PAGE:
The Genre of Horror: Let’s Talk About It.

Scary Young Girls Face On Halloween Day


For many Christians, the idea that horror literature could be legitimate as an expression of faith and love sounds like heresy. After all, how can someone that claims to serve the God of peace and love purposely intend to terrify people? I mean, isn’t intentionally scaring people some kind of sin, or if it isn’t, shouldn’t it be?

Those questions are valid and move this discussion from mere literature into theology.  When you consider The King James Bible has 71 instances where there is a command to “Fear not.” The idea of frightening people seems antithetical to the basic tenants of the gospel.

Any student of Church History understands clergy have been scaring people into the Kingdom of God for centuries, does that make it right? No one’s figured that out yet. One of the most noted and famous sermons preached from our side of the 16th century is Sinners in the Hands of an Angry God. That sermon is as much a horror story as any Stephen King novel. More important, the sermon underscores the one aspect of God that people seem to forget. Life apart from God is a life of misery and loss.


Going to Hell is everyone’s right of choice and God doesn’t mind accommodating anyone’s desire to spend eternity out of his presence. For many of us believers the idea of being apart from God, now that we have tasted his love and generosity, is terrifying. Remember Christ’s words on the cross when the full judgement of the world’s sin came upon him, and his true parent turned his back to look away from the only Begotten of God?  Jesus said,  “My  God, my God, why have you forsaken me?” That’s pure abandonment and fertile ground for the horror genre.

Horror is as much apart of the Bible as faith and blessing. Consider the beggar Lazarus wanting to warn his family about the judgement waiting for them and is told “no.”

Many people consider that horror is only about frightening people.  Who wouldn’t think that when looking at pictures of Freddy Krueger, Jason Vorhees, or watching a long list of movies made for the sole purpose of shocking and terrifying audiences. What people don’t realize is that horror isn’t strictly about scaring people.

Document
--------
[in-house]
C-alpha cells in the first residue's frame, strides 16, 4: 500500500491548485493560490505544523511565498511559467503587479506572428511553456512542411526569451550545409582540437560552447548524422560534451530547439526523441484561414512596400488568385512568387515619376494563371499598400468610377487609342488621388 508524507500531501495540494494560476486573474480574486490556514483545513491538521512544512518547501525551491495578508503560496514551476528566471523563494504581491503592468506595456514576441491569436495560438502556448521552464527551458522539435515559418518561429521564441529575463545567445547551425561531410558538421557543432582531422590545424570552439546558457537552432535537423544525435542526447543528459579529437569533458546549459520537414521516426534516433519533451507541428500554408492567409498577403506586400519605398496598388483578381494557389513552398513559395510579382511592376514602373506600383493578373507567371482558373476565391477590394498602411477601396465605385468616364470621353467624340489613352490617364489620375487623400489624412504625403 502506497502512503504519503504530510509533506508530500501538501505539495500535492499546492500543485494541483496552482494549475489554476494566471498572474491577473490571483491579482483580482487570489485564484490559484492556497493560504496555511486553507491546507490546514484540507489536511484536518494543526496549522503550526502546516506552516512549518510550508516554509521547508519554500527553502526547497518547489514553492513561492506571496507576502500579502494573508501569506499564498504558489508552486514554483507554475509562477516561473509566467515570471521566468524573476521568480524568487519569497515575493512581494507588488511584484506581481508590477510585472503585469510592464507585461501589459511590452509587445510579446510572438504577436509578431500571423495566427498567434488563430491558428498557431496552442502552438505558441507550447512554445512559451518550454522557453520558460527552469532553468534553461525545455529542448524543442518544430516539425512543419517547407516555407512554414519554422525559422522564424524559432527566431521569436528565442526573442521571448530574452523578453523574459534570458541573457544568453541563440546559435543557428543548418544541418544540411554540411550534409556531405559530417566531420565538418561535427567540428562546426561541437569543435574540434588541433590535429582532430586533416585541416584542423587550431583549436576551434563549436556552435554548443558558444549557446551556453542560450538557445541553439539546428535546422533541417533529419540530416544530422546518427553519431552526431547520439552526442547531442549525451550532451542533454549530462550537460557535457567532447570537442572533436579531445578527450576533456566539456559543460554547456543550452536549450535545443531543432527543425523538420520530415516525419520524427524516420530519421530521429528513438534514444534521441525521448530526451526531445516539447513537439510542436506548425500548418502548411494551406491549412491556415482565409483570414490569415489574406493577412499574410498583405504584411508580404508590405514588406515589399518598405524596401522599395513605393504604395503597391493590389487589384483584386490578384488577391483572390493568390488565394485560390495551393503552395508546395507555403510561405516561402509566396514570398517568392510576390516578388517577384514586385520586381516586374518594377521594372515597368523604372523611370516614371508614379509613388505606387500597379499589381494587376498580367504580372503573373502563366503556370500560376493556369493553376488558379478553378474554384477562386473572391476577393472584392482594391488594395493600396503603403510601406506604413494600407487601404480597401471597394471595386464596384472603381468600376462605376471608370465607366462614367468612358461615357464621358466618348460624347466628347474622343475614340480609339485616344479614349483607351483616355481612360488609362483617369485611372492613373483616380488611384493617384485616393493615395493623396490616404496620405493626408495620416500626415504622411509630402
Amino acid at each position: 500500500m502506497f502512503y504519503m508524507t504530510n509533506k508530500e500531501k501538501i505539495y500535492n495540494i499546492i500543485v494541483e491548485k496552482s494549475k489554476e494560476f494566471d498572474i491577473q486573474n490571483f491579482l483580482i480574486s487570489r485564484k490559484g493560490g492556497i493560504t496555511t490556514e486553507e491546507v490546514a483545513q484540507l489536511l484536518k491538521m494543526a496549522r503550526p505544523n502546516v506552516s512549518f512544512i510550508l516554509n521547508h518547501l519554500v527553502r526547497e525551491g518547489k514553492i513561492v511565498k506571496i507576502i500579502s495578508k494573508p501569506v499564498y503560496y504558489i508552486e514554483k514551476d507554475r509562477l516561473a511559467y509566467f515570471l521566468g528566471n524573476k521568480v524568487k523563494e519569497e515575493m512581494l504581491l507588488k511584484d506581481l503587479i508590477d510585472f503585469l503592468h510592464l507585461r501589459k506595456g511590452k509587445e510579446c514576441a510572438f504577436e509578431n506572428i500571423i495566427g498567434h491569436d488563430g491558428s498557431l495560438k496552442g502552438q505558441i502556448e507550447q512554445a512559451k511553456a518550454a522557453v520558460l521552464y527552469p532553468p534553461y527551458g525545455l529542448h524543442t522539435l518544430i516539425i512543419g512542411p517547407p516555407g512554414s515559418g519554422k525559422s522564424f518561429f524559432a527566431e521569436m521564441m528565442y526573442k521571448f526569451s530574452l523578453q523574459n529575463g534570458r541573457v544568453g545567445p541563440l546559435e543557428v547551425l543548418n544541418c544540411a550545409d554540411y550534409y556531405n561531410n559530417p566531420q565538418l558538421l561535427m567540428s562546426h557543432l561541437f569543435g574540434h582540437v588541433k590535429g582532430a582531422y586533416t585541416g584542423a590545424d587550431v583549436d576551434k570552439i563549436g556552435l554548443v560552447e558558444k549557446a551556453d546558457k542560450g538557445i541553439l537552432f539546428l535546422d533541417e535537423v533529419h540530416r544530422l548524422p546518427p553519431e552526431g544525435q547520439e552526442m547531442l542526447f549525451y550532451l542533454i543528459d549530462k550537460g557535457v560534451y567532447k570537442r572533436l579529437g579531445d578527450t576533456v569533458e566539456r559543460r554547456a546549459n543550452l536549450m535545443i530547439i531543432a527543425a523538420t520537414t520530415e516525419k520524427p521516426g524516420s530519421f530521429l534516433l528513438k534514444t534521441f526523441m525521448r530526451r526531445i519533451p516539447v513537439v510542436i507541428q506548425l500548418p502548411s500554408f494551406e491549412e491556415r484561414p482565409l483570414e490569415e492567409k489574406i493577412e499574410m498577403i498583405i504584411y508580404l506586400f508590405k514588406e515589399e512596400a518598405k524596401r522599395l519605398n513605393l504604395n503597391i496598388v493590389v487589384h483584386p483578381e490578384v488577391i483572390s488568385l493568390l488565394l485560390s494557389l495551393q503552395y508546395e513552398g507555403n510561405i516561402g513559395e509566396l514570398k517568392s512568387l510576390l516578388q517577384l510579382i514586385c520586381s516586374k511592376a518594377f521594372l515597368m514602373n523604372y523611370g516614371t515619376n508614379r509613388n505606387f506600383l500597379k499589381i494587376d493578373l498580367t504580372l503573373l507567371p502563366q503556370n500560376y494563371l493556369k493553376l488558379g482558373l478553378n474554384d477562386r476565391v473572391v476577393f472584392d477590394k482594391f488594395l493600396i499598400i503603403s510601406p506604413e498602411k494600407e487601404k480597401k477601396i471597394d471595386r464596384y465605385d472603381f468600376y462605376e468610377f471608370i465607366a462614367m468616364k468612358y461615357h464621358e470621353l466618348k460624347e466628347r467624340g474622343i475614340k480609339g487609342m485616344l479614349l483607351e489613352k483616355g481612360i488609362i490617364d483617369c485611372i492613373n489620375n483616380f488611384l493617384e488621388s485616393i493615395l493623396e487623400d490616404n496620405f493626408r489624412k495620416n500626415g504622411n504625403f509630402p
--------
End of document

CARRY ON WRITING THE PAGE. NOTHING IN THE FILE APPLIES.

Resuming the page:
Horror explores important topics like hubris, monsters, the unknown and our responses to things we don’t understand. This genre, when done well, allows us to explore our own darkness from the safety of our favorite chair. Some of my favorite horror stories such as  The Birthmark by Hawthorne, or Frankenstein by Shelly, or The Tragical History of the Life and Death of Doctor Faustus by Marlowe deal with the topics of unforgivable sin and hubris. These dark tales aren’t grossly gory, but they are entertaining and cautionary in nature.

Horror can also deal  with hope, redemption, acceptance and love. Don’t believe me? Read the stories I mentioned and decide for yourself. Of course not all horror is good or even entertaining. Some of it is genuinely awful, but that’s true of all the other genres too.


There are those tender hearts out there that say,  “Fear is always bad.” To that response I’d  say fear as an emotion isn’t intrinsically a bad thing.

My family owned land and horses in Southeastern Washington State. It’s very arid and dry and home to rattle snakes, scorpions, millipedes, and a few other venomous creatures, Bringing the horses in from pasture could be an adventure as it sometimes brought me face to face with this innocuous little rattle from the tall grass or from beneath a sage brush. That little sound could make my heart stop, not to mention my feet.

I would turn around, and go back the way I came, why? Because I stood a good chance of getting bit by the thing making that sound.Was I afraid? Yes, but in a good way that kept me from harm.

Before we dismiss all instances of fear as ungodly. Let’s not forget that running away from temptation because we fear entanglement is completely encouraged. (1 Cor 6:18, 1 Cor 10:14, 1Timothy 6:11, 2 Timothy 2:22).

There are things that should genuinely should frighten us, like hardening our own hearts to compassion, kindness, and the leading of God’s Spirit. We should always fear injustice, bigotry, and genocide. The violence of Fergeson and Baltimore were far more horrifying than any zombie apocalypse, but very similar to those stories – except no one was eating brains.